August 5, 2016

So much for the sweep: Twins drop final game to Tribe, 9-2


All the hope, promise, fun and excitement generated by the Twins the last few days ended in disappointment Thursday after they couldn’t complete the sweep of the Cleveland Indians. The winning streak also ended at four games, and the Twins were denied a chance to take four games from the Indians in Cleveland for the first time in club history.

Another disappointment: Starter Hector Santiago, who the Twins traded for by sending Ricky Nolasco to the Los Angeles Angels of Anaheim, lost his first game for the team on Thursday. In fact, he pitched a little like Nolasco: effective at times but susceptible to the long ball. Santiago gave the Twins five innings, but gave up five hits, including two home runs, and four runs, all earned. He falls to 10-5 and his ERA inched higher to 4.37 from 4.25.

Extra innings…

-Max Kepler’s play has been grabbing headlines of late, but don’t forget Brian Dozier. He hit another home run on Thursday to give him 22 on the season.

-Miguel Sano was back in the lineup at third base — and he contributed a double to Thursday’s cause — but he also committed his 15th error. Now, there’s talk that Sano is once again headed to Triple-A Rochester to work on his game. Although Sano has hit 15 home runs this season and driven in 42, he also leads the team in strikeouts with 113.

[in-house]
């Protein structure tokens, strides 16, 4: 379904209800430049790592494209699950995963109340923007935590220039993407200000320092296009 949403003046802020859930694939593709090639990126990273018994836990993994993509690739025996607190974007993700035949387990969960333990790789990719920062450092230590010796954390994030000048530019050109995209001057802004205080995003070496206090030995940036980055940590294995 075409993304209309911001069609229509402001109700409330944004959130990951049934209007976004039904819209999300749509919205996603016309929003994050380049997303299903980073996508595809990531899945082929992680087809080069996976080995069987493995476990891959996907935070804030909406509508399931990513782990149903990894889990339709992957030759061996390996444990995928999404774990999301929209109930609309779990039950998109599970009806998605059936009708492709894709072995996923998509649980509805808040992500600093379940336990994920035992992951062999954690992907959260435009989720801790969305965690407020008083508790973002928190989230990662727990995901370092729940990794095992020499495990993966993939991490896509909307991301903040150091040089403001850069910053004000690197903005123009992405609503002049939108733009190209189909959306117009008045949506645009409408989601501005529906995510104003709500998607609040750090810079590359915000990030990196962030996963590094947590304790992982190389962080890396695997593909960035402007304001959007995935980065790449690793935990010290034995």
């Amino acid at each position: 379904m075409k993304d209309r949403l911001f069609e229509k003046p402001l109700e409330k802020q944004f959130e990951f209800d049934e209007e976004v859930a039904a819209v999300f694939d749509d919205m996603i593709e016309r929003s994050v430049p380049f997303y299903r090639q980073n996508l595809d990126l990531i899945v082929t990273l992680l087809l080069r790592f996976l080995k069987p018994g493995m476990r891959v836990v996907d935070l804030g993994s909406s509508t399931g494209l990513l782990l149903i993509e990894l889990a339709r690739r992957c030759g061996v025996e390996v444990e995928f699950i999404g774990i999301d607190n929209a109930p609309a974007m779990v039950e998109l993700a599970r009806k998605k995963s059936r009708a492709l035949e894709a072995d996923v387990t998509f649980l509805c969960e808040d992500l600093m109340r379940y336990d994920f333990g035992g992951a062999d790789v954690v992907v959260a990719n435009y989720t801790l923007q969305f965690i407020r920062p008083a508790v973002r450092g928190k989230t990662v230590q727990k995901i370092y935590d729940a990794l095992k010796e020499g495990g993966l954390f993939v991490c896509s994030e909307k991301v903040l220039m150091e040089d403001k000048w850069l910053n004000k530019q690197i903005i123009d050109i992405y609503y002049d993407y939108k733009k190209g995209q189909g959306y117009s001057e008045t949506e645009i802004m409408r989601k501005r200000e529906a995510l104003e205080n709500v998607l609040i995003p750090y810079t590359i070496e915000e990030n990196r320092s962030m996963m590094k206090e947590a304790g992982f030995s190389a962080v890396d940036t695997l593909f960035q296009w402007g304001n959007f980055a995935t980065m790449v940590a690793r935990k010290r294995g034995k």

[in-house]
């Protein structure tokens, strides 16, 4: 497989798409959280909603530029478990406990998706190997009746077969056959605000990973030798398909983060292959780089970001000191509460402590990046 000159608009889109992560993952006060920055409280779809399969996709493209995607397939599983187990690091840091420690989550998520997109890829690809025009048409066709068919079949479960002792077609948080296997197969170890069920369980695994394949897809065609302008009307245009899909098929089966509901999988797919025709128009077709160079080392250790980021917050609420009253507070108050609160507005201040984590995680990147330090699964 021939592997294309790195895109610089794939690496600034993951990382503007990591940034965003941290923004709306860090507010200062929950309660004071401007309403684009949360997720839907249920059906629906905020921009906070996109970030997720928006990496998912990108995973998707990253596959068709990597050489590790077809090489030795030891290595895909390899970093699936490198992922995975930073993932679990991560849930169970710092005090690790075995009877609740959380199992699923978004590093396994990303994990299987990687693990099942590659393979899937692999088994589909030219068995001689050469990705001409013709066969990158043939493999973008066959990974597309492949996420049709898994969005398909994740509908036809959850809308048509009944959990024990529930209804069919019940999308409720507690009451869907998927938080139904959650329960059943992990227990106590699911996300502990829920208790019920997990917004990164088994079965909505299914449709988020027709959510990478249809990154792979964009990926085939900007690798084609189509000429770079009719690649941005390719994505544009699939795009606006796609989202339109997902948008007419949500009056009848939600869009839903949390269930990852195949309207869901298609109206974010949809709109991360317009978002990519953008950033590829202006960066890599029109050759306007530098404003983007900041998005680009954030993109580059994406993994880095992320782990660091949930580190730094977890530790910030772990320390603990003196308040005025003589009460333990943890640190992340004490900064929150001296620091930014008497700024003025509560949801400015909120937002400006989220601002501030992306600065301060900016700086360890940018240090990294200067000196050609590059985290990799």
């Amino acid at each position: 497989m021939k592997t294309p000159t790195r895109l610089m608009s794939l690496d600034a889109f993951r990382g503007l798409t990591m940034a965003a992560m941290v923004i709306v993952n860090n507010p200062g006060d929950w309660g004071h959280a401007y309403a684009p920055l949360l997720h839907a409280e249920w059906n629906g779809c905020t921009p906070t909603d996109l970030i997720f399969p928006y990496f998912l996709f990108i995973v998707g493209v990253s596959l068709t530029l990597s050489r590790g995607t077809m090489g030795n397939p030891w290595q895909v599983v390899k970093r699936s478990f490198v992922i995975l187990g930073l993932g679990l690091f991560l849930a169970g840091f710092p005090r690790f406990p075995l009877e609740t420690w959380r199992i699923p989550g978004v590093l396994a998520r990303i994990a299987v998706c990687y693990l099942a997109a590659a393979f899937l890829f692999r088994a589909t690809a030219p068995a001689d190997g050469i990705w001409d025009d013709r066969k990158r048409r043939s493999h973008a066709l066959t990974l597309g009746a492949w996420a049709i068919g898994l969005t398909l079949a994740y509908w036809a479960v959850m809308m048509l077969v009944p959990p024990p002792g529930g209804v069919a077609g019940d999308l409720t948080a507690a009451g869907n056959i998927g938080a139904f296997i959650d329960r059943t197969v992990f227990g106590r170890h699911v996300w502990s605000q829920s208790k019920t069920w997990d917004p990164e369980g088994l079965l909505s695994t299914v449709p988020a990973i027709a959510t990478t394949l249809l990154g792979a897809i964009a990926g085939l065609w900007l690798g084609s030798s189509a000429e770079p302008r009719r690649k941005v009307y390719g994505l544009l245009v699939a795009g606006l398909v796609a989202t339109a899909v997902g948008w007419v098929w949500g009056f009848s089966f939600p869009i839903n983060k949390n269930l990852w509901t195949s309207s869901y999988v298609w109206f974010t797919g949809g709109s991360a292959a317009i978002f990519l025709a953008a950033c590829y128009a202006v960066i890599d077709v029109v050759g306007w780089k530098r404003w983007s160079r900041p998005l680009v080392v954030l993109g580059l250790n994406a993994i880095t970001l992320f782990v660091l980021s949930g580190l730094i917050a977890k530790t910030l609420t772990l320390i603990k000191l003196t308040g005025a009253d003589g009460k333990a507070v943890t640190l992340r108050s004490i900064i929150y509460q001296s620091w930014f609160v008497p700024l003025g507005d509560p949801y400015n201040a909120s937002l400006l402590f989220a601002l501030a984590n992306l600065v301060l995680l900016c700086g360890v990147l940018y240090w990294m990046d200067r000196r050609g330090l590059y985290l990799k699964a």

-Old friend Nolasco made his Angels pitching debut on Thursday. He went six innings, giving up six hits and five runs, all earned, but didn’t figure in the decision. Those six hits included three home runs. I don’t think Ricky’s going to be missed in Minnesota.

-The Twins now travel to Florida to take on the Tampa Bay Rays over the weekend, before coming home to play the Houston Astros and Kansas City Royals.

Ervin Santana gets the ball on Friday.



Hi, I’m Rolf Boone, Twins fan.

I became a fan of the Minnesota Twins after a friendly wager in the early 1980s. I survived Ron Davis, the meltdown in Cleveland, Phil Bradley at the Kingdome and then marveled at a rising generation of stars and two World Series wins in 1987 and 1991. Brad Radke made the 1990s bearable, while Kirby Puckett’s eye injury, exit from the game and eventual death made it almost too much to bear. The new century ushered in more talent — Joe Mauer, Johan Santana, Joe Nathan, Torii Hunter, Justin Morneau — and consecutive seasons of playoff baseball, followed by consecutive seasons of losing baseball. A winning season returned in 2015. So here we are. Go Twins.